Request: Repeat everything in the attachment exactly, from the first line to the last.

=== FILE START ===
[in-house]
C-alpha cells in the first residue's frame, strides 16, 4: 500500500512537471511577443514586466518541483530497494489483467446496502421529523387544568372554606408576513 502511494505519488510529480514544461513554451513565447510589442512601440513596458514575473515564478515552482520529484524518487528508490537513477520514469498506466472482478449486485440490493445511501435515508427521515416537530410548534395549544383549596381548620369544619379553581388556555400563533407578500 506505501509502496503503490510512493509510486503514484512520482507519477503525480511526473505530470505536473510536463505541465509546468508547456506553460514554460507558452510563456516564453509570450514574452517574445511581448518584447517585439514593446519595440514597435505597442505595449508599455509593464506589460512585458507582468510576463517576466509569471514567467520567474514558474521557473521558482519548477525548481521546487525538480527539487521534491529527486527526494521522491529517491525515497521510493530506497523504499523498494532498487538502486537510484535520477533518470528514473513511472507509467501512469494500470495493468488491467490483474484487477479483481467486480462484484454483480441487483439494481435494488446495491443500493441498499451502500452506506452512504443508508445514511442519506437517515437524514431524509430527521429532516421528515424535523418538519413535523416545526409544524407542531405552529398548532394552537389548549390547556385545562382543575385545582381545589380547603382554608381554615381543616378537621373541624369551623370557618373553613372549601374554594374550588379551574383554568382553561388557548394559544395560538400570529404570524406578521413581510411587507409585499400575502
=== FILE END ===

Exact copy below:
[in-house]
C-alpha cells in the first residue's frame, strides 16, 4: 500500500512537471511577443514586466518541483530497494489483467446496502421529523387544568372554606408576513 502511494505519488510529480514544461513554451513565447510589442512601440513596458514575473515564478515552482520529484524518487528508490537513477520514469498506466472482478449486485440490493445511501435515508427521515416537530410548534395549544383549596381548620369544619379553581388556555400563533407578500 506505501509502496503503490510512493509510486503514484512520482507519477503525480511526473505530470505536473510536463505541465509546468508547456506553460514554460507558452510563456516564453509570450514574452517574445511581448518584447517585439514593446519595440514597435505597442505595449508599455509593464506589460512585458507582468510576463517576466509569471514567467520567474514558474521557473521558482519548477525548481521546487525538480527539487521534491529527486527526494521522491529517491525515497521510493530506497523504499523498494532498487538502486537510484535520477533518470528514473513511472507509467501512469494500470495493468488491467490483474484487477479483481467486480462484484454483480441487483439494481435494488446495491443500493441498499451502500452506506452512504443508508445514511442519506437517515437524514431524509430527521429532516421528515424535523418538519413535523416545526409544524407542531405552529398548532394552537389548549390547556385545562382543575385545582381545589380547603382554608381554615381543616378537621373541624369551623370557618373553613372549601374554594374550588379551574383554568382553561388557548394559544395560538400570529404570524406578521413581510411587507409585499400575502